The first step was to put on my white beekeeping suit, I was told to bring my own marigolds and a set of elastic bands. Oli reassured me that there was no reason to fear the thousands of bees who were about to buzz around us. During the evening, hardly any bees bothered us and even when they did, Oli told me to remain very still and not to swipe them off me.
I discovered that beekeeping is a year round job and Oli had many areas he had to be expert at; doctor, strategist, restaurateur, builder and fertility expert!
During the Springtime Oli was busy making new frames for the combs but during the winter the main job is to make sure there’s enough sugar (nectar) to keep the bees alive until there’s enough natural nectar in the wild that they can forage for themselves.
Oli explained that bees are quite like penguins; during the winter they form a group and flap their wings around the queen bee to keep her at 92 degrees. From spring to early summer the bees collect nectar and bring it back to the hive.
I was struck by the fragility of the hive, the queen bee needs to be looked after and stay healthy so that she lays enough eggs to make bees that in turn gather nectar. Oli had recently ordered a new queen bee by post and we checked that she was settling in well to the hive. There was a ‘sticky’ moment (pun fully intended) when she slipped out of our hands on to the ground; we had to be so careful not to tread on her. Luckily she returned to the hive later that day.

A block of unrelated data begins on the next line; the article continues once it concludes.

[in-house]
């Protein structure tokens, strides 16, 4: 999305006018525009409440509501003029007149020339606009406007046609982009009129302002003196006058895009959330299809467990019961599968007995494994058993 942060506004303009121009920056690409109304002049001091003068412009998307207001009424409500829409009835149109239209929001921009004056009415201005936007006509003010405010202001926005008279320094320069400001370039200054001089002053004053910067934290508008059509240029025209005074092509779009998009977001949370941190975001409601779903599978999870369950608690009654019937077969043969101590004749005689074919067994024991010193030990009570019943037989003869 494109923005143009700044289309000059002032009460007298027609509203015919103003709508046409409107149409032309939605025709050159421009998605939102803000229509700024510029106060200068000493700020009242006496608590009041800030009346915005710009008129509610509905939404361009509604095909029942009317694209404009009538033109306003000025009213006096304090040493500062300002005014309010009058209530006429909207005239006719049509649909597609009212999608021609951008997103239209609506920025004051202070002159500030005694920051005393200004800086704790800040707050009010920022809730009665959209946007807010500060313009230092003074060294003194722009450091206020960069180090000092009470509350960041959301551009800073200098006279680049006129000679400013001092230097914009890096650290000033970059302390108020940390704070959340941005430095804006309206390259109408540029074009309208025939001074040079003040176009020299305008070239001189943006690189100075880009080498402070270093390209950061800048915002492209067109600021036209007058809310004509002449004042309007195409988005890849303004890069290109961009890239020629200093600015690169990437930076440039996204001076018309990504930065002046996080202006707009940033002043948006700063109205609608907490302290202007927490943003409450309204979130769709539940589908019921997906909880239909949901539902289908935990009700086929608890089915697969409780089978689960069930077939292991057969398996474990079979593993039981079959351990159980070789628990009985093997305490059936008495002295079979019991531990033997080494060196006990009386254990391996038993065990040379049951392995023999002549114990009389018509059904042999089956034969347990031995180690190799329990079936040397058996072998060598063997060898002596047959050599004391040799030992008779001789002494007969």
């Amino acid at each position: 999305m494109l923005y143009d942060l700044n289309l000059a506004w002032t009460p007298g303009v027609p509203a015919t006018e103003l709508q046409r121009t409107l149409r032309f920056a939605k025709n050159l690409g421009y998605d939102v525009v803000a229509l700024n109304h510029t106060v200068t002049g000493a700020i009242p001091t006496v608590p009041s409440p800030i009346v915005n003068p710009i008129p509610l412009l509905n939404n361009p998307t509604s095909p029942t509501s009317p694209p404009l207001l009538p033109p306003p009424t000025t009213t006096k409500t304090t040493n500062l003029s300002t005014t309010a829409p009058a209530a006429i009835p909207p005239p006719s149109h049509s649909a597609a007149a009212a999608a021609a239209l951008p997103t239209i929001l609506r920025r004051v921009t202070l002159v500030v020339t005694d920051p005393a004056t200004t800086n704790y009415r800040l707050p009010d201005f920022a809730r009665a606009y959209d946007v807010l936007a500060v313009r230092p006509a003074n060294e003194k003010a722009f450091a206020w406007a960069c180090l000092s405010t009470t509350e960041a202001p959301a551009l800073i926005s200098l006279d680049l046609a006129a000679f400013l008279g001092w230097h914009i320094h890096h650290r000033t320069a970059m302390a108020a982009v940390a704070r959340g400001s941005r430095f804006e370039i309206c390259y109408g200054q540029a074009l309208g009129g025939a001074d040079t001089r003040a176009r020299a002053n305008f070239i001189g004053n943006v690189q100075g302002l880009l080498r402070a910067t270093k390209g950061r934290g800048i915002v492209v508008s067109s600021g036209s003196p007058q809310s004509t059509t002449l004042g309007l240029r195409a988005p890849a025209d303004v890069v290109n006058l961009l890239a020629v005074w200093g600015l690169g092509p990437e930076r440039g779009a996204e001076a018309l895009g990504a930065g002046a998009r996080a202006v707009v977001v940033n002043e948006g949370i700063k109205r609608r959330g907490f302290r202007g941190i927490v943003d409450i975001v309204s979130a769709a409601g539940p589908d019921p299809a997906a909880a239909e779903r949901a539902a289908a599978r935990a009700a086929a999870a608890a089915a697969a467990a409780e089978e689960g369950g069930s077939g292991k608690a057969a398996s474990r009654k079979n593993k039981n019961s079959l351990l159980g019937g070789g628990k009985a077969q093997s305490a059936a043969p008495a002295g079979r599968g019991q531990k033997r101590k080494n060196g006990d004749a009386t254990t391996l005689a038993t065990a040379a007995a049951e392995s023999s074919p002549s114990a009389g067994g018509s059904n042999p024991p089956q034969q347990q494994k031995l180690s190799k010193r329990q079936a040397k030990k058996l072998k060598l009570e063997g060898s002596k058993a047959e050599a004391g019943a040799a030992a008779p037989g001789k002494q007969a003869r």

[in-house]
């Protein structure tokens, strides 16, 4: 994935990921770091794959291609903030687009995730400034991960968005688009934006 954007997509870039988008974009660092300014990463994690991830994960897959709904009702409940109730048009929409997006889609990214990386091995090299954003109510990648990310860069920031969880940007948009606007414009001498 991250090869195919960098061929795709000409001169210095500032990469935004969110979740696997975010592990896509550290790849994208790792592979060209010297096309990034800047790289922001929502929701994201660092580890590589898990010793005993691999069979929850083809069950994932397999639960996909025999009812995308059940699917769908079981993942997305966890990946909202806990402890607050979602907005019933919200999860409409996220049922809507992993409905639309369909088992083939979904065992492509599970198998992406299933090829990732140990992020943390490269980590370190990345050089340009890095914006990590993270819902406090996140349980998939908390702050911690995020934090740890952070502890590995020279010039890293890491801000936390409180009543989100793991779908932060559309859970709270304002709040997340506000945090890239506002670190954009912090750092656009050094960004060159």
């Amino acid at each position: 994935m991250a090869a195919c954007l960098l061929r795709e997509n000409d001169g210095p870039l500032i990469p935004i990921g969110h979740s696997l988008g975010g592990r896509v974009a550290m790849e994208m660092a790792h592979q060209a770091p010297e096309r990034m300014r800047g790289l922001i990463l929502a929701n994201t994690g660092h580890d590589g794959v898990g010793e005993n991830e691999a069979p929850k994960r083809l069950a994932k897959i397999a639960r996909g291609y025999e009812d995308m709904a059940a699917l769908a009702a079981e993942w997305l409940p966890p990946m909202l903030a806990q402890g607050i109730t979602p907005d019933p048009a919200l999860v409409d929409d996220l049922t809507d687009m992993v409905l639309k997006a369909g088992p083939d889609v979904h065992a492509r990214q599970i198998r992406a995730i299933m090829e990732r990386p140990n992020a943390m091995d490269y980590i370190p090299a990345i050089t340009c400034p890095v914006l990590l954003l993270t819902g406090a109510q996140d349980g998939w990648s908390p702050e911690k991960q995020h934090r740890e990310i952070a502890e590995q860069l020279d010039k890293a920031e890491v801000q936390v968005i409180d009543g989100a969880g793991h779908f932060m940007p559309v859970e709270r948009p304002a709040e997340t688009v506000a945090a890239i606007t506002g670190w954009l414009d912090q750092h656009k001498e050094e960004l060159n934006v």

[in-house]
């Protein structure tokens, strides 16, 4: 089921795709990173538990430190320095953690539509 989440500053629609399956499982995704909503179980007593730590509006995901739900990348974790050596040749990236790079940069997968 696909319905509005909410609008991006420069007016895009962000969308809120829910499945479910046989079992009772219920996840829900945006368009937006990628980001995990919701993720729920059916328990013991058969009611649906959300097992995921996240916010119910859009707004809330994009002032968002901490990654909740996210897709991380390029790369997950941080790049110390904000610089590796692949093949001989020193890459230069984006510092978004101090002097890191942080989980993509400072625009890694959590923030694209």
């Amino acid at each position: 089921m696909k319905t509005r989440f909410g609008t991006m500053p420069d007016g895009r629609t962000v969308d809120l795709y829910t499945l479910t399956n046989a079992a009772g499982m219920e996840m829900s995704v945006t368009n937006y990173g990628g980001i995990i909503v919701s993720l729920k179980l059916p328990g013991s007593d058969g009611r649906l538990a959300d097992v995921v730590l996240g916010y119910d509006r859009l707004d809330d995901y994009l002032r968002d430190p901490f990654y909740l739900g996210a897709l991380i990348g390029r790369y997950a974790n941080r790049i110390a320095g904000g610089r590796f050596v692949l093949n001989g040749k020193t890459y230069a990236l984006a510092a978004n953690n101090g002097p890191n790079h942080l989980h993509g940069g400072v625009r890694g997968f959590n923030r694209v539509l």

My main role as chief beekeeping assistant was to be in charge of the smoker. The smoke masked alarm pheromones released by guard bees during our inspection. The smoke created an opportunity for us to open the beehive while the colony’s defensive response was inhibited. Apparently the smoke also makes the bees feed a lot in anticipation of potentially having to abandon the hive because it may be on fire. This is also a distraction/decoy.
Oli kept very detailed drawings showing the activity, rough numbers and geography of his 5 hives. He spent a lot of time telling me about the illnesses, viruses, fungi or parasitic mites that can attack the bees, which made me, appreciate them even more.
My evening bee keeping with Oli was awesome and I am glad bartlett mitchell support the British Keepers Association. It is estimated that one third of the food that we consume each day relies on pollination mainly by bees.
PS I didn’t get stung!